When Lehigh County gave some park land about a decade ago, the gift included the Fogelsville Dam. That gift could get expensive.
The dam along Hassadahl Road “is deteriorating and our insurance company is concerned about that,” according to Upper Macungie Supervisor Kathy Rader. So is the state Department of Environmental Protection, which told the township a couple of years ago that it should either repair the dam or breach it, which would mean removing the barrier holding the water back.
“The dam has been on the high hazard list for a few years now,” said Kevin Sunday, DEP spokesman. “Were there to be a dam failure, there would be a potential for damage or loss of life.”
Township supervisors have asked Dean Haas, township engineer with Keystone Consulting Engineers, to come up with a hazard mitigation plan for the dam and recommendations for a long-term solution.
“There are options to improve and restore the dam or breach the dam,” Haas said. But the dam also helps to hold up Hassadahl Road, so it can’t be removed without extensive work on the road, he said.
The concrete dam is 110 foot across and 13 foot tall and 12 foot wide at its base. The structure is full of silt and close to the road, both of which would make remediation expensive.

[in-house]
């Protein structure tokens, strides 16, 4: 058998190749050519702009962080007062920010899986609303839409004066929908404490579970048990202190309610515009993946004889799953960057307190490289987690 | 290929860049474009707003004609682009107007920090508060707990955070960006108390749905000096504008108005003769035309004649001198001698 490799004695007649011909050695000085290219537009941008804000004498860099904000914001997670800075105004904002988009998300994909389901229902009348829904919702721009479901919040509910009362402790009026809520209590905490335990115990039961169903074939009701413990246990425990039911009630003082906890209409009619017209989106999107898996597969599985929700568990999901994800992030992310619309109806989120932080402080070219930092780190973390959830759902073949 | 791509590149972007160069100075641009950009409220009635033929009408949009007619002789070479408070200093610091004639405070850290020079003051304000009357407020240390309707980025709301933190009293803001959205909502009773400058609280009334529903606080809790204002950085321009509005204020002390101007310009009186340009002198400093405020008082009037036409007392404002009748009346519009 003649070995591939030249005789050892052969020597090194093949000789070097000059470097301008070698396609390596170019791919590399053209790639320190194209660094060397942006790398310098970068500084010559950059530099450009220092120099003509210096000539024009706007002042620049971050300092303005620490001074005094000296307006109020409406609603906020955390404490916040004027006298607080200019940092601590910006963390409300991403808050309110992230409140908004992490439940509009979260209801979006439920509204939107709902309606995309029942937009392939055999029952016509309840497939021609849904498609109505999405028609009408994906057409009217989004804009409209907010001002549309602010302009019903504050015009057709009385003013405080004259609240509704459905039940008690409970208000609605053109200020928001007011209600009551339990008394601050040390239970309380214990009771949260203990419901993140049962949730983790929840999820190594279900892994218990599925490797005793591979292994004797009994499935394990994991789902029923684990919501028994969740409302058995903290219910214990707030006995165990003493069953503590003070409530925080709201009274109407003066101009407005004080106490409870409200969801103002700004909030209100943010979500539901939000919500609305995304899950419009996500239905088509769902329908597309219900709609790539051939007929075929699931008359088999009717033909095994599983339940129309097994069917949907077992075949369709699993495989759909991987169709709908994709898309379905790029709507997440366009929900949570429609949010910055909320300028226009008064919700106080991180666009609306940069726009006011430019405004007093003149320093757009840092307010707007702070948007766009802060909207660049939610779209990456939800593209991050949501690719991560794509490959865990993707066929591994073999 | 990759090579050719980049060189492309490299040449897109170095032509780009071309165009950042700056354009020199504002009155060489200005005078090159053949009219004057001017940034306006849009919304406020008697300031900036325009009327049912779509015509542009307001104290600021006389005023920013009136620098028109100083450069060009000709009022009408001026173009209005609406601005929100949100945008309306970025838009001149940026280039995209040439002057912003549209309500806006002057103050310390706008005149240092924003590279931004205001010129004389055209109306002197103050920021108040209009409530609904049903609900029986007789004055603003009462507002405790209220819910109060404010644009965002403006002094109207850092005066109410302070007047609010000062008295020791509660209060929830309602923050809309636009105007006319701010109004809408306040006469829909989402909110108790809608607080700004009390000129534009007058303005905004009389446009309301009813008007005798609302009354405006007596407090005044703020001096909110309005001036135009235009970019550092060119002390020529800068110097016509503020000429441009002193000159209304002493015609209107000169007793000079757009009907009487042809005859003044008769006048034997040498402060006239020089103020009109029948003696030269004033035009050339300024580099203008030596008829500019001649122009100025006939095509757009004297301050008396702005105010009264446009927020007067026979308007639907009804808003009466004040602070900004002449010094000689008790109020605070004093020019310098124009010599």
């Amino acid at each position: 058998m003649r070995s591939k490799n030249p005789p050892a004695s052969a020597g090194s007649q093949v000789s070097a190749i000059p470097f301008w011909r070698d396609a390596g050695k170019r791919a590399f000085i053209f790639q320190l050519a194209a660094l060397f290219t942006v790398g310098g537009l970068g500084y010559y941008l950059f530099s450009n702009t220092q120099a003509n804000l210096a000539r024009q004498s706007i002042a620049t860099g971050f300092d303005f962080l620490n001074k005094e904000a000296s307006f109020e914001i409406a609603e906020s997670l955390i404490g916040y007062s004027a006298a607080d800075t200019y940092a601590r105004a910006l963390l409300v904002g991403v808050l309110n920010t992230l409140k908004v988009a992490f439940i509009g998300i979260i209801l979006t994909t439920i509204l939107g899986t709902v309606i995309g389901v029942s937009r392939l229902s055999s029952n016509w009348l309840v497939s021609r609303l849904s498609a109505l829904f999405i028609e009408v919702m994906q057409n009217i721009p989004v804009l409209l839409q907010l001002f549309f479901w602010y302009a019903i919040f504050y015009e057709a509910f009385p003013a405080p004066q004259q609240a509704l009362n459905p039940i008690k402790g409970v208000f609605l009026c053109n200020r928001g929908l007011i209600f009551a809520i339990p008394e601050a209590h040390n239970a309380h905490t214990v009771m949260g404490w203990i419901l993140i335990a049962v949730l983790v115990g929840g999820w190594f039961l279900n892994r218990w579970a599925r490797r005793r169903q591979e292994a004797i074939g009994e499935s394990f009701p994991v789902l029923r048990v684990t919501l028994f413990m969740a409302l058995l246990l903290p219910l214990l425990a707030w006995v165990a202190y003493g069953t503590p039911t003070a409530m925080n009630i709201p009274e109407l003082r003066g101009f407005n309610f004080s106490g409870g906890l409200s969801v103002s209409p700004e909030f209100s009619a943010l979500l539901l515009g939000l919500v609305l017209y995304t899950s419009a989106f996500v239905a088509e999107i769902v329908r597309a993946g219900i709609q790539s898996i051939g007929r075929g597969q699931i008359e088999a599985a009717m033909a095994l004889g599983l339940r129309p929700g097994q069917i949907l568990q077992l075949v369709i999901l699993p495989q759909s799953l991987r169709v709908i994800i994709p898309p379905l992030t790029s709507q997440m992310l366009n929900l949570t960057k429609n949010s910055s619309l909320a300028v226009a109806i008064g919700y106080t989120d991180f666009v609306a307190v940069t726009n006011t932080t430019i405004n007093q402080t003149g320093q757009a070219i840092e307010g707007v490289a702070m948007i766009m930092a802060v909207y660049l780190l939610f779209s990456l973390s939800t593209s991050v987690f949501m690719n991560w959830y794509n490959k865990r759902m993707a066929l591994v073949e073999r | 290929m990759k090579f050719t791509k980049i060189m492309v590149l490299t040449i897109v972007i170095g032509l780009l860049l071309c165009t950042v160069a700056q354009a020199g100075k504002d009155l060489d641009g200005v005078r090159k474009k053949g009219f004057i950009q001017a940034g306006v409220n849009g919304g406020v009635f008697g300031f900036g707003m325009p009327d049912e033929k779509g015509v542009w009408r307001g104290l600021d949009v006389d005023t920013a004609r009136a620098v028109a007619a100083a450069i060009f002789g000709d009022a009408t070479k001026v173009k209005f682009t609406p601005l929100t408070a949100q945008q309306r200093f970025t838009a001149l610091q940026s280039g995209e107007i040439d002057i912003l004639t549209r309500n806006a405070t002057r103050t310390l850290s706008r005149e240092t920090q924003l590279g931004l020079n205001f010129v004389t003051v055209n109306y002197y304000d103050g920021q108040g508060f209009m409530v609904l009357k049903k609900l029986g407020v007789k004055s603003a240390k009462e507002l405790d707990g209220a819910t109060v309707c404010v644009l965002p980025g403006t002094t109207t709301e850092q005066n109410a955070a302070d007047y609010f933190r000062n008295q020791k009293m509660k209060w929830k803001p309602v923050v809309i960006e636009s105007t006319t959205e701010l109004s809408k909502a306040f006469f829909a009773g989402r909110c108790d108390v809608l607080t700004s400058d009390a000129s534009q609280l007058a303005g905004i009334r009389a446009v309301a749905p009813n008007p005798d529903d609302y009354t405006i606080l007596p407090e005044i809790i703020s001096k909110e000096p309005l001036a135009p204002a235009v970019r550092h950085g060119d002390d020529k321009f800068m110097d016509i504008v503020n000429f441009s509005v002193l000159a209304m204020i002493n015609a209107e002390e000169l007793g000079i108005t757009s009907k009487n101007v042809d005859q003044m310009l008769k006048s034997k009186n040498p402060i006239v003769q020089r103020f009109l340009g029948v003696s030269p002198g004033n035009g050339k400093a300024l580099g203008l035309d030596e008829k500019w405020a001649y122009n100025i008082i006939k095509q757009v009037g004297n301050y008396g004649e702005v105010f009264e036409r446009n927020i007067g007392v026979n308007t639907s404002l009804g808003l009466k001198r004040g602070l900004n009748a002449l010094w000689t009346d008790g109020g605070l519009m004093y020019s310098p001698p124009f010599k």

DEP has no funds available to help pay for such a project but it is working with local state legislators to see if there might be other funding available, Sunday said. “Obviously it’s a big decision for the township,” he said.
Built in 1914 by the Lehigh Portland Cement Co., the dam would corral excess water coming from limestone quarries that were mined. When the company closed the quarries, it turned the dam over to Lehigh County, who gave it to Upper Macungie along with the Route 100 Park land near the intersection with Tilghman Street. The dam is a short walk from the park on Haasadahl Road; people still fish there.
Hassadahl is a Pennsylvania Dutch word meaning Rabbit Valley, Rader said.
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